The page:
Monday, November 01, 2010

All Saints

After this I looked and there before me was a great multitude that no one could count, from every nation, tribe, people and language, standing before the throne and in front of the Lamb. They were wearing white robes and were holding palm branches in their hands. And they cried out in a loud voice: "Salvation belongs to our God, who sits on the throne, and to the Lamb."

Moses the Black of Ethiopia

In the fourth century Moses was for a short while an almost legendary bandit and murderer terrorizing travelers in Egypt and Ethiopia. A powerfully built man with a cunning mind, he had quickly become the leader of a very dangerous criminal gang. Once while hiding from local authorities near Alexandria, he stayed the night with a group of monks at Scetis, and was awed at their peace and moral strength. He never left: he was baptized and became known as a man of extraordinary prayer and gentleness.

Once, however, he was traveling to Mass with his desert brothers, a distance of several miles. A group of three bandits surrounded him, threatening to tie him up with rope and leave him in the desert sun. Thus it happened that a while later, while the brothers were just beginning to celebrate Mass that Moses came over the horizon carrying the three bandits over his shoulder. They were tied up with their own rope. He dropped them down in the midst of the surprised brothers saying, "These men attempted to waylay me; I don't know what to do with them, so I leave it to your judgment, brothers." The brothers didn't think it appropriate to have men tired up during the Mass, so, reasoning that they now outnumbered the bandits quite a bit, they untied the bandits and continued on. The bandits stayed; they very much recognized Moses now, and were astonished that he was now devoting himself to a life of poverty and prayer. They stayed and joined the brothers.

He's often portrayed in iconography holding a bag (sometimes a basket) with a hole in it, from which sand pours. It is said that once one of the brothers was accused of wrongdoing, and a council was held to determine what to do with him. Moses came with a large bag or basket of sand carried on his shoulder; it was leaking, and sand was trickling out. Asked why he was doing it, he replied, "My sins run out behind me and I do not see them, but apparently I am coming here to judge the sins of another." The brothers took the point and forgave the errant monk.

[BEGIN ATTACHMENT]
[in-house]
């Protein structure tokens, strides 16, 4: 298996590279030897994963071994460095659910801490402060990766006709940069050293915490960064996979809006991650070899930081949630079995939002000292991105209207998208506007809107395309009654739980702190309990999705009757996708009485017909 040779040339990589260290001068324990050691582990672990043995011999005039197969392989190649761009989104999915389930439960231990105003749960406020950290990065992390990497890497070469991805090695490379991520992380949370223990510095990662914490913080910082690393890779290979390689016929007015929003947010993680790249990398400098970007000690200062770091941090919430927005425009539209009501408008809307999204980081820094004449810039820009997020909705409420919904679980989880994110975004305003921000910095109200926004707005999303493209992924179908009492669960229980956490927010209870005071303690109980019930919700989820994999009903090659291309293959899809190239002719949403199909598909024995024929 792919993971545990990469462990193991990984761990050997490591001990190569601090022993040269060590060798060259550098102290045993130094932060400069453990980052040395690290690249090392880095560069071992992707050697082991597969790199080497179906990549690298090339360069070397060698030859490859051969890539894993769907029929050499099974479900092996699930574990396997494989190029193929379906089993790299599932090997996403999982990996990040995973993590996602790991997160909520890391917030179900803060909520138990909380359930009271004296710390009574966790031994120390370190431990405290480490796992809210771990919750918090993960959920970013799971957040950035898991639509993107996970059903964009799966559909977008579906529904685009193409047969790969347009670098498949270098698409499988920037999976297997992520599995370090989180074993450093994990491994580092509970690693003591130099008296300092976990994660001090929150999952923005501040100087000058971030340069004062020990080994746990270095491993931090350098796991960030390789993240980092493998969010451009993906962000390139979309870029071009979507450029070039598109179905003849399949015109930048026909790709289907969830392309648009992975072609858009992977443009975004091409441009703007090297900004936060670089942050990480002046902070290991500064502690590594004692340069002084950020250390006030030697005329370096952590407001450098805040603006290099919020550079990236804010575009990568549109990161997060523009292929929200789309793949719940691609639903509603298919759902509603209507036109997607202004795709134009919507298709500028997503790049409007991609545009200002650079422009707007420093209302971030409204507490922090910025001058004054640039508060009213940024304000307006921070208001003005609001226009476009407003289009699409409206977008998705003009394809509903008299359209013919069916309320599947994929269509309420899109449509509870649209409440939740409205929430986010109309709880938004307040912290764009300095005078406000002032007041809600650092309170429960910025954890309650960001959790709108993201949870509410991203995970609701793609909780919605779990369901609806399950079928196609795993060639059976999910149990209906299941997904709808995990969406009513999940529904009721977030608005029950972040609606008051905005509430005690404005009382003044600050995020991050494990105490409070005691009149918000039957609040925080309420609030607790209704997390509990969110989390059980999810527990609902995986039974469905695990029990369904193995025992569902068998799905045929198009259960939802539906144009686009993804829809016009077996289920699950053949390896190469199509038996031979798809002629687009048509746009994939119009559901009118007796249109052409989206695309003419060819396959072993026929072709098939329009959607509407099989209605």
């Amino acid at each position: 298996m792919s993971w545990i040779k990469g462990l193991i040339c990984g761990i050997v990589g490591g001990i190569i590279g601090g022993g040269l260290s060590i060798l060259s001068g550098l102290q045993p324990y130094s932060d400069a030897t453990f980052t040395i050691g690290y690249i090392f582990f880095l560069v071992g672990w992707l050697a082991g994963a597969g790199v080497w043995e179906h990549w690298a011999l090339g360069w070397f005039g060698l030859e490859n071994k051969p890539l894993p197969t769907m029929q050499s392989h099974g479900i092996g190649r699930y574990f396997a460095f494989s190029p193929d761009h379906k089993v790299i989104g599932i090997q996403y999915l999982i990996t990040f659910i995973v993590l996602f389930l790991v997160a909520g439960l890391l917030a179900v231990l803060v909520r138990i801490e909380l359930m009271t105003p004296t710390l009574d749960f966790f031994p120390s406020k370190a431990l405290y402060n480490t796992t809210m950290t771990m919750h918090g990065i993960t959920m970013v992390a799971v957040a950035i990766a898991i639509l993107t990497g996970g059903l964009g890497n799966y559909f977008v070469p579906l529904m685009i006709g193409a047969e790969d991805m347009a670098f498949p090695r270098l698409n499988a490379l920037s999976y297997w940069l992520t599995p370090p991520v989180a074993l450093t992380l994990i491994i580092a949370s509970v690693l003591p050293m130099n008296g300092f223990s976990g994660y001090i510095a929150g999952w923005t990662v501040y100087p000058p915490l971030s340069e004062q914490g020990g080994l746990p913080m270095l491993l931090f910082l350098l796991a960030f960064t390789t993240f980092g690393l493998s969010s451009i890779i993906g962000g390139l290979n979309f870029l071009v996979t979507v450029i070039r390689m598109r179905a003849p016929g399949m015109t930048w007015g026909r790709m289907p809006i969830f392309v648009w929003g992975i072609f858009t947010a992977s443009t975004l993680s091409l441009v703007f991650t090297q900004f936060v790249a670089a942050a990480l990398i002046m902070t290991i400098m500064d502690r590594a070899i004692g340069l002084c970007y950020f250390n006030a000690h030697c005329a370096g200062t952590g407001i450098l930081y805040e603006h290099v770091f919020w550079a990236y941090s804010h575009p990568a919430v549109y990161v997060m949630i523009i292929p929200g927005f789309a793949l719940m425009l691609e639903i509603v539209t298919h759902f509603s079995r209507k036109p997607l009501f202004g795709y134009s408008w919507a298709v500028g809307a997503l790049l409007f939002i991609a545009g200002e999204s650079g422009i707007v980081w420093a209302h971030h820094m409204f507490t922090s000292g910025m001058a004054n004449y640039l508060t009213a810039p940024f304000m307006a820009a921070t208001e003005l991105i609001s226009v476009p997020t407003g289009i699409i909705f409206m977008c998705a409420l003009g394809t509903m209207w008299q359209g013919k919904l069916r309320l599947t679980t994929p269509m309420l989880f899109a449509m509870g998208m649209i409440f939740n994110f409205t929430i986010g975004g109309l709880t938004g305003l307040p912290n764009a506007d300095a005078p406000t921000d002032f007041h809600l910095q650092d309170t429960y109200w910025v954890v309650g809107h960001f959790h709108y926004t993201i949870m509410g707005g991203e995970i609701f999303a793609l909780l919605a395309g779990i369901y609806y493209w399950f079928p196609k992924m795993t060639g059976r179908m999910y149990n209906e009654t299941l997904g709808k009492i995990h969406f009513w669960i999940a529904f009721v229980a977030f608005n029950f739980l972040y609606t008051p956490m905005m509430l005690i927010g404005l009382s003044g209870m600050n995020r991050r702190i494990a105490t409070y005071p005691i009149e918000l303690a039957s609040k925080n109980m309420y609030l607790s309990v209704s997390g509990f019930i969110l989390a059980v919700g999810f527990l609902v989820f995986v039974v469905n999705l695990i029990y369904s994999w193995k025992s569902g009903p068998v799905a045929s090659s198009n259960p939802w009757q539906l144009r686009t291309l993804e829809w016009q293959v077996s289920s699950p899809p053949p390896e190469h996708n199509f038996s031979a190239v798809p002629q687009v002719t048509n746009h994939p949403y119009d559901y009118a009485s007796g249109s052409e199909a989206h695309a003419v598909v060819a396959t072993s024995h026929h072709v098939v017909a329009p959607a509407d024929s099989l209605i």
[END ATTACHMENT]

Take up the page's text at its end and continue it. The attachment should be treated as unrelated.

St. Moses became the head of a community of monks. When he was in the seventies, his community was attacked by bandits. They had had forewarning of the attack, and some of the brothers wanted to prepare to fight, but Moses forebade it. Instead he evacuated most of the monks and then went out with seven companions to greet the bandits and offer them hospitality, as monks were supposed to offer travelers; and so died Moses and his companions. His feast is August 28.

Micae Hồ Đình Hy

Micae, or Michael, was a wealthy Vietnamese silk trader who eventually was put in charge of the royal silk mill. He became notable for helping the poor, and also for helping French and Portuguese missionaries travel safely. At one point, when a ship carrying a bishop accidentally hit another ship, causing damage, he sold his own silk robe in order to pay for the damages himself. At this time, in the Nguyen dynasty, it was illegal to engage in Christian activities, but it eventually became clear that Micae was a Christian and that he was protecting the Christian community. When he denied a local magistrate access to the royal silk mill, the magistrate brought charges of Christian activity against him, and he was beheaded in 1857. His feast is May 22.

Katherine Mary Drexel

Katherine Drexel was born into an extraordinarily wealthy family; her father was an important banker. She became interested in helping the plight of Native Americans and blacks; she began by making donations out of her trust-fund income, but came to the conclusion that this was simply not enough. So she founded a religious order, known today as the Sisters of the Blessed Sacrament, whose mission was to create schools for Native Americans and blacks. All of her income for the rest of her life went to the order (the trust fund was set up so that if Katherine had no children, which she never did, all of the money would at her death be donated to various institutions determined by her father, so it no longer exists). By the time of her death in 1955 the order had founded over sixty schools, tangled with the Ku Klux Klan on more than one occasion, and created Xavier University in New Orleans. St. Katherine's feast is March 3.